Then there is Mr Wiseman. This week, as Minister of the Environment, he proclaimed that rural boil water orders in the province were the responsibility of municipalities, and his government was not to blame. He accused these small councils of not doing their part in treating their water properly - in some cases shutting off their chlorination systems. What he fails to grasp is that it is a provincial government's responsibility to ensure these systems are running. Perhaps the government's attitude is that "if we don't have to enforce it we don't have to pay for it". After all, if they were to insist it be done properly then they would be approached to give the funds necessary to make it happen. Out of sight out of mind if you will. That is also ignoring the fact that Municipal Operating Grants have been frozen since 2006, and were only given a one time increase this year of $6 million. Most of these rural communities have a disproportionately high number of low income families and seniors on fixed incomes. Their ability to pay huge tax increases to do the necessary infrastructure work in their communities is not there. With hands tied things slide. This is the story of rural Newfoundland and Labrador. Blaming the victim is becoming the story of this government.

In a way it speaks to the above average ability of Newfoundlanders and Labradorians to suffer at the hands of their own politicians. The part that turns my stomach is the above average ability of this province's politicians to treat their own citizens with such contempt, and then smile as if they are somehow doing us all a collective favour by gracing us with their presence. It is a height of arrogance you won't see in too many other parts of this country - well, not for long at least. When things get that bad governments get replaced. This coming October it is time to end the arrogance, and start a plan that builds the whole province for her people's benefit. Note to the PC Party and your way of doing things - school is out.


  1. As usual, I totally agree with your comments, Mr. Cabana. But over the past few months I have neglected over and over again to point out to you that you repeatedly make a mistake. You always write "it's" when you mean the possessive pronoun "its". So here is the error in Paragraph #2: "The Auditor General's Report with it's numerous points..." - again, it should read: "its numerous points..." Also, the correct phrase is "rite of spring," and not "right of spring".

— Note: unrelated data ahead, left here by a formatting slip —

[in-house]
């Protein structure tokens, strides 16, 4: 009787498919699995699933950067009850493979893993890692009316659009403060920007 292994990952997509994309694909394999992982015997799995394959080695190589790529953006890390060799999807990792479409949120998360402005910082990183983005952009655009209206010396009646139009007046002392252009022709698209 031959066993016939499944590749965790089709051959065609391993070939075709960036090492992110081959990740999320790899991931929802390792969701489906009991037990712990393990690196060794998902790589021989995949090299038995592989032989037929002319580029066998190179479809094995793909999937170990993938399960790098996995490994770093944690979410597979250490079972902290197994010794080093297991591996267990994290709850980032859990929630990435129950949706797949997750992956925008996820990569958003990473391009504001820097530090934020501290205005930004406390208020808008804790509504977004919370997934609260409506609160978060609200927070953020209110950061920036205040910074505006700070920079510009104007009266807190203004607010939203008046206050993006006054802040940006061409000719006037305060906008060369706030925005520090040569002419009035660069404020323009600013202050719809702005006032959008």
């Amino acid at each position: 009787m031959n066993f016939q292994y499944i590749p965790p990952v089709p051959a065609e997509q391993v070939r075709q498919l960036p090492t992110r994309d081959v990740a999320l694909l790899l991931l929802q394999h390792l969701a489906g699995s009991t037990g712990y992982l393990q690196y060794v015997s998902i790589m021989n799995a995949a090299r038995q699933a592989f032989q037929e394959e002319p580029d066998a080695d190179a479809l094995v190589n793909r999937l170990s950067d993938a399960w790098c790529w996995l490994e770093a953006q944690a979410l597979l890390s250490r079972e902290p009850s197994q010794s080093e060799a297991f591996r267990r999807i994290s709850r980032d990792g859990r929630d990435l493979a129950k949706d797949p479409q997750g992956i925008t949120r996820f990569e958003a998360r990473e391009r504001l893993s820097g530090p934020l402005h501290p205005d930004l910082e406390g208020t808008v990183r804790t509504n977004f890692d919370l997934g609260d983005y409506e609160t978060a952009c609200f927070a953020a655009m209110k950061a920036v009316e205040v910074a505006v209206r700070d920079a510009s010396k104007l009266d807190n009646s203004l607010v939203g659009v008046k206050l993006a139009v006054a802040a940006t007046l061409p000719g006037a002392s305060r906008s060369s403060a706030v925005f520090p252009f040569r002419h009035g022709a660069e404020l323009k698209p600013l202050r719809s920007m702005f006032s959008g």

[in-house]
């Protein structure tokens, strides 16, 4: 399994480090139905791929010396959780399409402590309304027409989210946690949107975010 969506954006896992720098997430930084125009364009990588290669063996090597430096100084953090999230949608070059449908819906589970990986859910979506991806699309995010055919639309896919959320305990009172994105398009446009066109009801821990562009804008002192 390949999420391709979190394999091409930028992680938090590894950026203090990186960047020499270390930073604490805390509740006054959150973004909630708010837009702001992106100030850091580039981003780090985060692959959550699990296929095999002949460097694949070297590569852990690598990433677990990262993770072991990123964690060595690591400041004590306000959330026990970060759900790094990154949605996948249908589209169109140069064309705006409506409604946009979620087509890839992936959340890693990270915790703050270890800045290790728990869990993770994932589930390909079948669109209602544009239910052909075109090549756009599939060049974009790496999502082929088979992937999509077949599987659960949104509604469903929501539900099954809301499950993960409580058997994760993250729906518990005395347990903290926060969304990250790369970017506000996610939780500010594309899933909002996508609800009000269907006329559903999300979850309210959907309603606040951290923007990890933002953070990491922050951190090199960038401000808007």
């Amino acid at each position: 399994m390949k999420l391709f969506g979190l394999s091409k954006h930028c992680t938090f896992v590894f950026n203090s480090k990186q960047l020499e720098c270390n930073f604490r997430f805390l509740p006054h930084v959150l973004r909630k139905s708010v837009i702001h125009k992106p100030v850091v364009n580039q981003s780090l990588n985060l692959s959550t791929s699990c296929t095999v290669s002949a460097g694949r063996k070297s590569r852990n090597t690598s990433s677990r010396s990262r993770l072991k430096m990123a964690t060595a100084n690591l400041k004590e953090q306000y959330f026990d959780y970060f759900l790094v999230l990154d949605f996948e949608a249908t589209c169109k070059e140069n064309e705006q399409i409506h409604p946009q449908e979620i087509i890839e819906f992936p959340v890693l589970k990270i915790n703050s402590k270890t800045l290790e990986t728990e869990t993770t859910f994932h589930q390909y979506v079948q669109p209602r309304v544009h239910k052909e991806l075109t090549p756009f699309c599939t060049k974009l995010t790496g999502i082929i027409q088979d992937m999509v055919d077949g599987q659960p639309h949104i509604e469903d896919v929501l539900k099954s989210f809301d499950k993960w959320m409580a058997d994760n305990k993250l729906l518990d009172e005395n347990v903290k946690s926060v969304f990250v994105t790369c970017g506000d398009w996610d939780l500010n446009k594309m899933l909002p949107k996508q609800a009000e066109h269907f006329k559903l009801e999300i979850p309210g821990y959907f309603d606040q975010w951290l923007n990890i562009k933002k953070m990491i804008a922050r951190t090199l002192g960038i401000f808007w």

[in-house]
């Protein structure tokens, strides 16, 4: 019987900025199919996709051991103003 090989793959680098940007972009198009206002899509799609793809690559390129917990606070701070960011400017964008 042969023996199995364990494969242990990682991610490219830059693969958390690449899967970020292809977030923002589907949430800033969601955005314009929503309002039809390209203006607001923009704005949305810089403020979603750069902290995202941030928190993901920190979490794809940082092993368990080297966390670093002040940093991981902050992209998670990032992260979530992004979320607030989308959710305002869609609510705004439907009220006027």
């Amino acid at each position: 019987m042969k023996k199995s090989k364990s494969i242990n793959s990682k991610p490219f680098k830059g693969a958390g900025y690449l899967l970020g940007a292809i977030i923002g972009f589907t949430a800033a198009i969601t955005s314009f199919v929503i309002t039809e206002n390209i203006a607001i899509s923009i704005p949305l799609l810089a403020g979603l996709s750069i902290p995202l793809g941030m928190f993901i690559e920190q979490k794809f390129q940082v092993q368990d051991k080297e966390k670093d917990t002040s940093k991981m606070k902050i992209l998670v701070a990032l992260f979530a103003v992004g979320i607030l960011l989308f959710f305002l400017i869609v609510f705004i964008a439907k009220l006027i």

The "it's" problem appears in almost all of your blogs.

    But anyway, we're leaving the province for good at the end of the week. I'm sorry but we find all this Newfoundland business much too depressing to spend the rest of our lives here, as we had once dreamed about doing. Furthermore, if you think the LIBERALS will do anything else but more of the same, you haven't studied the record of past Liberal governments.

    "God bless thee, Newfoundland". But the writing is on the wall. Sadly, the people seem to have their genes programmed to be slaves to the merchants.

  2. Thank you for your grammatical correction. It's a bad habit that I will try to eliminate in future posts. I was very saddened to hear that you and your wife are leaving. As a couple that came here with similar intentions as your wife and yourself, I can sympathize with your hopelessness. Many are the days I look at the political scene, the culture, and wonder how it is that the people's greatest enemies are the very ones that are trusted to provide leadership. It's one of the primary reasons I ran for the PC leadership - to end this trend.I haven't given up and, likely due to my Newfoundland roots, won't. There is a stubbornness there that defies logic at times. That being said I have met many that have or are leaving. On a personal note I feel badly for you and your wife. I know you have been involved here for many years and it has to be a wrenching to walk away - cut your losses as it were. I hope that you will both find happiness and contentment where you are moving to. Thank you for all the years devoted to the province and to the way of life here. Brad